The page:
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June 08, 2005

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Publication Date: Wednesday, June 08, 2005

Steve Jobs finds takers for historic Woodside house Steve Jobs finds takers for historic Woodside house (June 08, 2005)

By Andrea Gemmet

Almanac Staff Writer

Steve Jobs may think it's an eyesore, but apparently there are a few people out there who rather like the historic Jackling house designed by George Washington Smith.

They like it enough to pony up several million dollars for restoration, a team of experts to oversee the work and a plot of land large enough to contain the17,000-plus-square-foot mansion.

In order to get the 1926 Jackling house off his property on Mountain Home Road in Woodside, Mr. Jobs was obliged by the Woodside Town Council to try to "give it away" to anyone willing and qualified to save it from the wrecking ball.

Friday, June 3, was the deadline for formal proposals from interested parties.

Howard Ellman, Mr. Jobs' San Francisco-based attorney, said Monday that his office had received a few proposals, but declined to say exactly how many or who had made them.

"We're going to be talking to the people who made them, and see if we can make them into a definitive agreement," Mr. Ellman said. "We have enough to work with, and we may get a few more in today."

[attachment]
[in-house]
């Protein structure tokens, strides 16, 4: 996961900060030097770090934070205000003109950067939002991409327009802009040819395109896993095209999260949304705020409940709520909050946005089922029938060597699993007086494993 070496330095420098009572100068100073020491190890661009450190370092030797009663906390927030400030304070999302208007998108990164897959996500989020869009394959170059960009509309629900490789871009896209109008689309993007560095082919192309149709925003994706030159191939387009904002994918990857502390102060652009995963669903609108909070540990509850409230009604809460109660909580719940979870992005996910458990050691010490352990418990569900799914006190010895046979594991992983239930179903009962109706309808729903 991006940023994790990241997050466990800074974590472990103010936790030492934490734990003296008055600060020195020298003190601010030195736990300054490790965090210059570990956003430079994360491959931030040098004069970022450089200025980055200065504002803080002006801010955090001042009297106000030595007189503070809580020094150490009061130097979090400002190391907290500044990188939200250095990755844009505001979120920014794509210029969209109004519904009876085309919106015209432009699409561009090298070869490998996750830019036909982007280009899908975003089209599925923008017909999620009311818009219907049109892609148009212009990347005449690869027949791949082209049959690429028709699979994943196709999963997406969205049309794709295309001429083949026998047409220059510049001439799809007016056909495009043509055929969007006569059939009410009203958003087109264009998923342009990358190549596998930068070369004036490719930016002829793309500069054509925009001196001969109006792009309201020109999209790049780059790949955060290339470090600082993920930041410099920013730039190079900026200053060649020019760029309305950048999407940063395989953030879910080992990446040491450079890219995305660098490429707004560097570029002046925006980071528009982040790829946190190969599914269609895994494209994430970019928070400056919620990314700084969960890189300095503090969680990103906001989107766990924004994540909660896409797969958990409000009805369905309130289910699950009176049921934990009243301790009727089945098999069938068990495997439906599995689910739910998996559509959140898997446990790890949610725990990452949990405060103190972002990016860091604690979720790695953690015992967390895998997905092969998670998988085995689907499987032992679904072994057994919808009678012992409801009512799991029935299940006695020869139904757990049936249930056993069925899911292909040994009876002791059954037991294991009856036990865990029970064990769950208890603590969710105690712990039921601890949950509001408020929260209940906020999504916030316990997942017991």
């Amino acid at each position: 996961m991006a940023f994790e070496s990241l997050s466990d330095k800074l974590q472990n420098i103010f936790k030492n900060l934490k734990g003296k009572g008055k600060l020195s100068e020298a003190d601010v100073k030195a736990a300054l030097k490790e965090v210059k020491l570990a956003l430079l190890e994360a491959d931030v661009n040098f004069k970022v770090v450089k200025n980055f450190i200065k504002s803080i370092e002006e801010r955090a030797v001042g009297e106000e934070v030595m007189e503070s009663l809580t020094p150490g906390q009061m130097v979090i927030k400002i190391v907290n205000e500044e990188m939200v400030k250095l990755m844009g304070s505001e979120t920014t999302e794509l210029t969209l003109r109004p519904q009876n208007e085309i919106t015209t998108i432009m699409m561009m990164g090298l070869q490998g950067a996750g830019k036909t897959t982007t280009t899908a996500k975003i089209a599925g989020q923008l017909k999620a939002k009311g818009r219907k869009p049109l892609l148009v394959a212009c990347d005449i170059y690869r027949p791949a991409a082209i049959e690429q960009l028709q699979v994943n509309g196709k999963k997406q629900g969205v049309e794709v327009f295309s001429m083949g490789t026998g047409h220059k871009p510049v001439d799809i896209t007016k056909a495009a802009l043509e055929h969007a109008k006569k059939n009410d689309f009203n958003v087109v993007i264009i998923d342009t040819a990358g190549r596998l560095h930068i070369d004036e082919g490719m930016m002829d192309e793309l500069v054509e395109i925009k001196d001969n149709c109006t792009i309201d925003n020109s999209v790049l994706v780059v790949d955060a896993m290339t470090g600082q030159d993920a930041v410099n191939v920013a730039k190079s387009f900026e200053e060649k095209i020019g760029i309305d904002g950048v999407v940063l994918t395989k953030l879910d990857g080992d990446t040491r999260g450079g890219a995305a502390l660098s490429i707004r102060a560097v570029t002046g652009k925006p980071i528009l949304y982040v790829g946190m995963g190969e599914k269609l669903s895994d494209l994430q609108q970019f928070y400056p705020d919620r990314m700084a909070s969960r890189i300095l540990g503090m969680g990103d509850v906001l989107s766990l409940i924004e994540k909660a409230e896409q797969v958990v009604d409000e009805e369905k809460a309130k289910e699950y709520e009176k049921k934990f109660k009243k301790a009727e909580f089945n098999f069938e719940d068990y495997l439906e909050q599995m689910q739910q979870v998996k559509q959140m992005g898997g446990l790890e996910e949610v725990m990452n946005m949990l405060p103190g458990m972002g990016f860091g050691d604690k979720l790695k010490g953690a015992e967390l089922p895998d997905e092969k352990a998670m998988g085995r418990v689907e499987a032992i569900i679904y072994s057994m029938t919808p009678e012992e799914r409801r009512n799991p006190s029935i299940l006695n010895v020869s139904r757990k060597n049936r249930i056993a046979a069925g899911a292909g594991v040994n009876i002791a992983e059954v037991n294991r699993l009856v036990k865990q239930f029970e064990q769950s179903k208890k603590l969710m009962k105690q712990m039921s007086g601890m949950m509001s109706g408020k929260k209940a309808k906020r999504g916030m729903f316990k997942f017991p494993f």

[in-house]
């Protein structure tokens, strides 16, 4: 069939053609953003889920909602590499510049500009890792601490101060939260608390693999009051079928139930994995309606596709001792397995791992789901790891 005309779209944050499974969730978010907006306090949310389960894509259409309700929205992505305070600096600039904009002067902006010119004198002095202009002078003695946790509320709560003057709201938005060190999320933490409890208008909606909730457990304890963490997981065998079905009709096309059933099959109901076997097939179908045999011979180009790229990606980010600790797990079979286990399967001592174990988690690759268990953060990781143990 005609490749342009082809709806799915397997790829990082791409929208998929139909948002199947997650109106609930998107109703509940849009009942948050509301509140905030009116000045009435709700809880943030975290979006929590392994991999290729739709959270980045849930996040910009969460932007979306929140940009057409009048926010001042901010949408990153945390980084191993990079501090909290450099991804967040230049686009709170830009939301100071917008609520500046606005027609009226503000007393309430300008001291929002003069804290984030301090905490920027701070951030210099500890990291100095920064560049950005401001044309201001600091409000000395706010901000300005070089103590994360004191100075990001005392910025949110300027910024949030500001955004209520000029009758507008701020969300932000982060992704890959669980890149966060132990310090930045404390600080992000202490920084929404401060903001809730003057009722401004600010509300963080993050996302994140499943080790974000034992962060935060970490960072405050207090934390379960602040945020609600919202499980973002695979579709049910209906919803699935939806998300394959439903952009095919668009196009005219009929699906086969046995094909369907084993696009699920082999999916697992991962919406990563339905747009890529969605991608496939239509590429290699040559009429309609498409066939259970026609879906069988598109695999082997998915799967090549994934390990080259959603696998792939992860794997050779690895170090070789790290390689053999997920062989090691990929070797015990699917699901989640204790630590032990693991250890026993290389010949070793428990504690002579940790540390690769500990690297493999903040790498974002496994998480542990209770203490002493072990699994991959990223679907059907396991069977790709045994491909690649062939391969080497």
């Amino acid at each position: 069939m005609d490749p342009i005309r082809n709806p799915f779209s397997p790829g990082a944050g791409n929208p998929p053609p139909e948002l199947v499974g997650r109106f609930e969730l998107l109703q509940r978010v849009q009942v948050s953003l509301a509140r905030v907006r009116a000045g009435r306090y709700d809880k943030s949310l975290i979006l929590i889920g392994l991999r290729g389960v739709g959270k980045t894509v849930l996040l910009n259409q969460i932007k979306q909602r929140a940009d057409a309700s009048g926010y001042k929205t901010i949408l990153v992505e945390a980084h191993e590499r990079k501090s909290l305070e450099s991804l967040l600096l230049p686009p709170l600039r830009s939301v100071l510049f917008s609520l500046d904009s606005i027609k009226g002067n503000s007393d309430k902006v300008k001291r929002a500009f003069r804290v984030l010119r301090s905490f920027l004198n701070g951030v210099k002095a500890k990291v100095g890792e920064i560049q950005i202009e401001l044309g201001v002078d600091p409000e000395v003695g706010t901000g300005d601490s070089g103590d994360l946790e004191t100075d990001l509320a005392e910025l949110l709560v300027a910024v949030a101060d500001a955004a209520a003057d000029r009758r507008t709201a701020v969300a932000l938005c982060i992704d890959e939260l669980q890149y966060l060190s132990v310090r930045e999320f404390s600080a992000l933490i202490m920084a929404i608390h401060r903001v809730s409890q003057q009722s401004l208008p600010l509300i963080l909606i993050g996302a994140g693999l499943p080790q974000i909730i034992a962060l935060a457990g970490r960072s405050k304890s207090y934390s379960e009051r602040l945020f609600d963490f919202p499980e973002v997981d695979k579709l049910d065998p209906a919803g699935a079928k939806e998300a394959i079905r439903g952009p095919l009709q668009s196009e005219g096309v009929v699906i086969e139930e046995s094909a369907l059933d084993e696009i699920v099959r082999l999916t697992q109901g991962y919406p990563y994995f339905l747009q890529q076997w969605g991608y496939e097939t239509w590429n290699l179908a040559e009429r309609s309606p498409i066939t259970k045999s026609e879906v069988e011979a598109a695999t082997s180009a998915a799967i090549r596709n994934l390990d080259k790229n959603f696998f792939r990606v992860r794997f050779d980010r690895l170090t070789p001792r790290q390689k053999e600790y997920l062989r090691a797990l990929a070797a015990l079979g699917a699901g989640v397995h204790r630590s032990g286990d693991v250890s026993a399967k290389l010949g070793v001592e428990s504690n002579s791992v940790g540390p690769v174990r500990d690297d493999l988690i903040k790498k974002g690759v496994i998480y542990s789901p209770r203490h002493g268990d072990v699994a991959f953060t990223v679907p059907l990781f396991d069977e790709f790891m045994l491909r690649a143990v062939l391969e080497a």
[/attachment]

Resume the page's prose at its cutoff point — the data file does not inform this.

There is a July 31 deadline to choose a qualified taker of the house. While Mr. Jobs isn't charging anything for the house, it does have a steep price tag. Among the qualifications listed in the Jackling house request for proposals: the ability to assemble a team of contractors and consultants with experience in historic restoration, a place to put the house, and evidence of the financial ability to pay the estimated $7.6 million it will take to deconstruct, move, reconstruct and seismically upgrade the neglected Spanish colonial revival-style manse.

Mr. Jobs has said publicly that he will contribute some funds toward the moving expenses, and the request for proposals says the amount will be based on the final terms of the proposal that is accepted.

Finding someone willing to take the Jackling house is just one facet of the controversy over the future of the house. Uphold Our Heritage, a group of historic preservationists led by Clotilde Luce, the daughter of a former owner of the Jackling house, is suing the town of Woodside for giving permission for the house to be demolished or removed.

The lawsuit contends that the Town Council's decision violates portions of the California Environmental Quality Act dealing with historic resources.

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